Monday, April 4, 2011

20110404 1100 Local & Global Economic Related News.

Malaysia: Minister says no rise in RON 95 price for now
The Government will not increase the price of RON95 petrol for the moment so as not to burden the people. Domestic, Trade, Cooperatives and Consumerism Minister Datuk Seri Ismail Sabri yaakob, said however, there was no guarantee that the ON 95 price, now at RM1.90 per litre, would not increase in the future in view of the turmoil in some of the oil-producing countries, pushing the oil price up. He was earlier asked to comment on the 20-sen increase of RON 97 petrol to RM2.70 per litre from last night following the increase in world crude oil price to USD114 (RM345.19) per barrel last week from USD105 the previous week. (Bloomberg)

EU: European unemployment fell in February, led by Germany, Italy
European unemployment fell in February as companies from Germany to Italy added workers to meet reviving global demand, offsetting job cuts in debt- burdened Spain. The 17-nation euro region’s seasonally adjusted jobless rate fell to 9.9% from a revised 10% in January, the European Union statistics office in Luxembourg said in an e-mailed statement last Friday. At 20.5%, Spain had the highest jobless rate and the Netherlands the lowest, with 4.3%. European companies may be reluctant to boost hiring as the euro-region economy shows signs of slowdown. Economic confidence dropped in March and manufacturing growth weakened. While a rebounding global economy has spurred earnings across the region, surging energy costs are sapping consumers’ purchasing power just as governments cut spending to narrow budget gaps and the European Central Bank prepares to raise borrowing costs. In the 27-nation EU, unemployment fell to 9.5% in February from 9.6%. Thirteen EU member states reported a drop from a year earlier, while 12 had an increase in unemployment. (Bloomberg)

US: Jobless rate unexpectedly drops to two-year low in March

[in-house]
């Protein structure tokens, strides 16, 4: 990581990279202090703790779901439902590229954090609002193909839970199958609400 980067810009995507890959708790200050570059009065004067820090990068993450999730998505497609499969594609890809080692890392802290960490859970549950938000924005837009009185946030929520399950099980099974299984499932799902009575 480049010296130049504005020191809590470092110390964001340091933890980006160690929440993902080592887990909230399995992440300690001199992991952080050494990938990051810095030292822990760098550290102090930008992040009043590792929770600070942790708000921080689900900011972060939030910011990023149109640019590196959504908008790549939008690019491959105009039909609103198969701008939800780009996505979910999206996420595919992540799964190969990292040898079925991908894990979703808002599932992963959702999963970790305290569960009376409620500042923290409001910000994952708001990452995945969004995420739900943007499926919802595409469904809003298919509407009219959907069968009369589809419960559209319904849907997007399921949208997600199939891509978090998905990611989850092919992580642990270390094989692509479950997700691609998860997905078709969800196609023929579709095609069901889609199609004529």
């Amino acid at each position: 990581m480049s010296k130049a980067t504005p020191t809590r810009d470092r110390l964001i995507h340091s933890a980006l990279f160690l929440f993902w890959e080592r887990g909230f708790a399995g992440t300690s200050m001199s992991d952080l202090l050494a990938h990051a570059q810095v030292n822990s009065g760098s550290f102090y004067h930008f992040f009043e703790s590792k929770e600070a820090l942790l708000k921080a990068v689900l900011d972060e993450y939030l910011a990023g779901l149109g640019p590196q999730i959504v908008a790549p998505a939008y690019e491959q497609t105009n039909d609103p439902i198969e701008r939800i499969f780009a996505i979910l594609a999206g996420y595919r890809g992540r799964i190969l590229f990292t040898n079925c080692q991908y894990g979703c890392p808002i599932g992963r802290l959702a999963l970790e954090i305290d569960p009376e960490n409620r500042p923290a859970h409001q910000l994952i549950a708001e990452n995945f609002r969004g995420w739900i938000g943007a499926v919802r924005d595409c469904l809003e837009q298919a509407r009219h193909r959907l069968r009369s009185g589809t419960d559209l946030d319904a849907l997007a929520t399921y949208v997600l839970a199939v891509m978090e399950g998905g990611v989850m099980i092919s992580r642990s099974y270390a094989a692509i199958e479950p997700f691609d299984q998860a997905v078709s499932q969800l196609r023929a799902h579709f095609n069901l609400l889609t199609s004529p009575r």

The unemployment rate in the U.S. unexpectedly fell to a two-year low of 8.8% in March as employers created more jobs than forecast, adding to evidence the labor-market recovery is gaining traction. Payrolls rose by 216,000 workers last month after a 194,000 gain the prior month, the Labor Department said yesterday in Washington. Economists projected a March increase of 190,000, according to the median estimate in a Bloomberg News survey. A separate report showed manufacturing expanded at close to the fastest pace in seven years. “It does look like things have turned the corner,” Scott Brown, chief economist at Raymond James & Associates Inc. in St. Petersburg, said in an interview with Lisa Murphy on Bloomberg Television’s “Fast Forward.” “We’re finally seeing small- and medium-sized companies hiring.” (Bloomberg)

US: Construction spending in US decreases more than forecast
Construction spending in the U.S. fell more than forecast in February, indicating the economic recovery has not yet spread to the building industry. The 1.4% drop was the third in a row and brought the value of all projects down to a USD760.6bn annual rate, the lowest since October 1999, Commerce Department figures showed today in Washington. The median estimate of economists in a Bloomberg survey called for a 0.2% decline. Outlays on home building dropped during the month as new- home prices and sales continued to fall. In addition, deficit- strapped state and local governments are restricting funding for public works. (Bloomberg)

US: Two-year Treasuries decline on fed stimulus views, payroll gains
Treasury two-year notes fell, with the yield touching a 10-month high as Federal Reserve officials said the central bank may have to unwind stimulus measures and employers added more jobs in March than forecast. The US paid the highest yields in almost a year at government auctions this week of two-, five- and seven-year notes totaling USD99bn. Two-year note yields pared gains yesterday as New York Fed President William Dudley said before next week’s release of the Federal Open Market Committee’s March 15 minutes that the recovery is still tenuous. Yields on two-year notes increased this week seven basis points, or 0.07 percentage point, to 0.80%. The yields climbed yesterday to 0.89%, the highest level since 10 May 2010. The benchmark 10-year note yields were little changed at 3.44% after rising yesterday to 3.52%, the highest level since 9 March. (Bloomberg)

China: Manufacturing growth accelerates even as policy tightens